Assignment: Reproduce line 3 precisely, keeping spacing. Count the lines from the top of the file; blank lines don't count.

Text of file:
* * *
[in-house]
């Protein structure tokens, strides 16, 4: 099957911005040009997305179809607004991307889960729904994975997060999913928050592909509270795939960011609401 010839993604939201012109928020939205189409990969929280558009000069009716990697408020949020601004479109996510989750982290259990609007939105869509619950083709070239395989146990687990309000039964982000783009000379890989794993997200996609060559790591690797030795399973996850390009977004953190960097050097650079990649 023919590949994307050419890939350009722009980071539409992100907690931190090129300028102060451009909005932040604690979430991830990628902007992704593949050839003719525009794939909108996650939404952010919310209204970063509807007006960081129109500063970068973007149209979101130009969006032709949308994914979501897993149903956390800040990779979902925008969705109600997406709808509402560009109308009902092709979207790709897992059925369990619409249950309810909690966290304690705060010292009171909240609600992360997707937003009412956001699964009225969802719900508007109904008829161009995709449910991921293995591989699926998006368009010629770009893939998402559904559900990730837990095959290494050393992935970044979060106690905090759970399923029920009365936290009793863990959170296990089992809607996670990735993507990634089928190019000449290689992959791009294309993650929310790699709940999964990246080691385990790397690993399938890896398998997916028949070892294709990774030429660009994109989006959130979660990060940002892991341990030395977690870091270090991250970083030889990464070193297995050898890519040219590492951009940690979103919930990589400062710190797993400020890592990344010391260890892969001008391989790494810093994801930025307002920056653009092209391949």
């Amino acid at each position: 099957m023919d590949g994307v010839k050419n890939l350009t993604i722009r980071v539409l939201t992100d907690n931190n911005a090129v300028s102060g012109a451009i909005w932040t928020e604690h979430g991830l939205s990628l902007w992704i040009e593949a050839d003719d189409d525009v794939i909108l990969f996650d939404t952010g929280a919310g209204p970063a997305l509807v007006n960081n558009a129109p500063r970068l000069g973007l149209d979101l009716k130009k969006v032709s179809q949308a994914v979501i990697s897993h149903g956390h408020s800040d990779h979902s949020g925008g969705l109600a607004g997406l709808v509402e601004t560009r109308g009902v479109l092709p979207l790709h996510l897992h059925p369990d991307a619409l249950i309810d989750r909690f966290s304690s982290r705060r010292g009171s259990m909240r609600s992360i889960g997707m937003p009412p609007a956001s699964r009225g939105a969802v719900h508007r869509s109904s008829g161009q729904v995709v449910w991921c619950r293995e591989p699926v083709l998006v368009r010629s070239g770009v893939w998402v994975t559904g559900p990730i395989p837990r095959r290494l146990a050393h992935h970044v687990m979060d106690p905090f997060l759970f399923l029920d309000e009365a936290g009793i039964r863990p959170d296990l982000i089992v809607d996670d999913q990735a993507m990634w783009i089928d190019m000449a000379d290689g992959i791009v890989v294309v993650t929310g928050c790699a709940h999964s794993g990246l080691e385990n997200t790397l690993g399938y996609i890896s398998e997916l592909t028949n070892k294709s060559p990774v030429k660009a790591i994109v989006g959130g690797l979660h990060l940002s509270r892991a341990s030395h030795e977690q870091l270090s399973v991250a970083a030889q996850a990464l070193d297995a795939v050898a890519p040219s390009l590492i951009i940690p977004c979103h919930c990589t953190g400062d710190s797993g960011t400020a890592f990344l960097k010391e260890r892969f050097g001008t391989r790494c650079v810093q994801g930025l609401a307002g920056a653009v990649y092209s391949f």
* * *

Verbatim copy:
């Amino acid at each position: 099957m023919d590949g994307v010839k050419n890939l350009t993604i722009r980071v539409l939201t992100d907690n931190n911005a090129v300028s102060g012109a451009i909005w932040t928020e604690h979430g991830l939205s990628l902007w992704i040009e593949a050839d003719d189409d525009v794939i909108l990969f996650d939404t952010g929280a919310g209204p970063a997305l509807v007006n960081n558009a129109p500063r970068l000069g973007l149209d979101l009716k130009k969006v032709s179809q949308a994914v979501i990697s897993h149903g956390h408020s800040d990779h979902s949020g925008g969705l109600a607004g997406l709808v509402e601004t560009r109308g009902v479109l092709p979207l790709h996510l897992h059925p369990d991307a619409l249950i309810d989750r909690f966290s304690s982290r705060r010292g009171s259990m909240r609600s992360i889960g997707m937003p009412p609007a956001s699964r009225g939105a969802v719900h508007r869509s109904s008829g161009q729904v995709v449910w991921c619950r293995e591989p699926v083709l998006v368009r010629s070239g770009v893939w998402v994975t559904g559900p990730i395989p837990r095959r290494l146990a050393h992935h970044v687990m979060d106690p905090f997060l759970f399923l029920d309000e009365a936290g009793i039964r863990p959170d296990l982000i089992v809607d996670d999913q990735a993507m990634w783009i089928d190019m000449a000379d290689g992959i791009v890989v294309v993650t929310g928050c790699a709940h999964s794993g990246l080691e385990n997200t790397l690993g399938y996609i890896s398998e997916l592909t028949n070892k294709s060559p990774v030429k660009a790591i994109v989006g959130g690797l979660h990060l940002s509270r892991a341990s030395h030795e977690q870091l270090s399973v991250a970083a030889q996850a990464l070193d297995a795939v050898a890519p040219s390009l590492i951009i940690p977004c979103h919930c990589t953190g400062d710190s797993g960011t400020a890592f990344l960097k010391e260890r892969f050097g001008t391989r790494c650079v810093q994801g930025l609401a307002g920056a653009v990649y092209s391949f």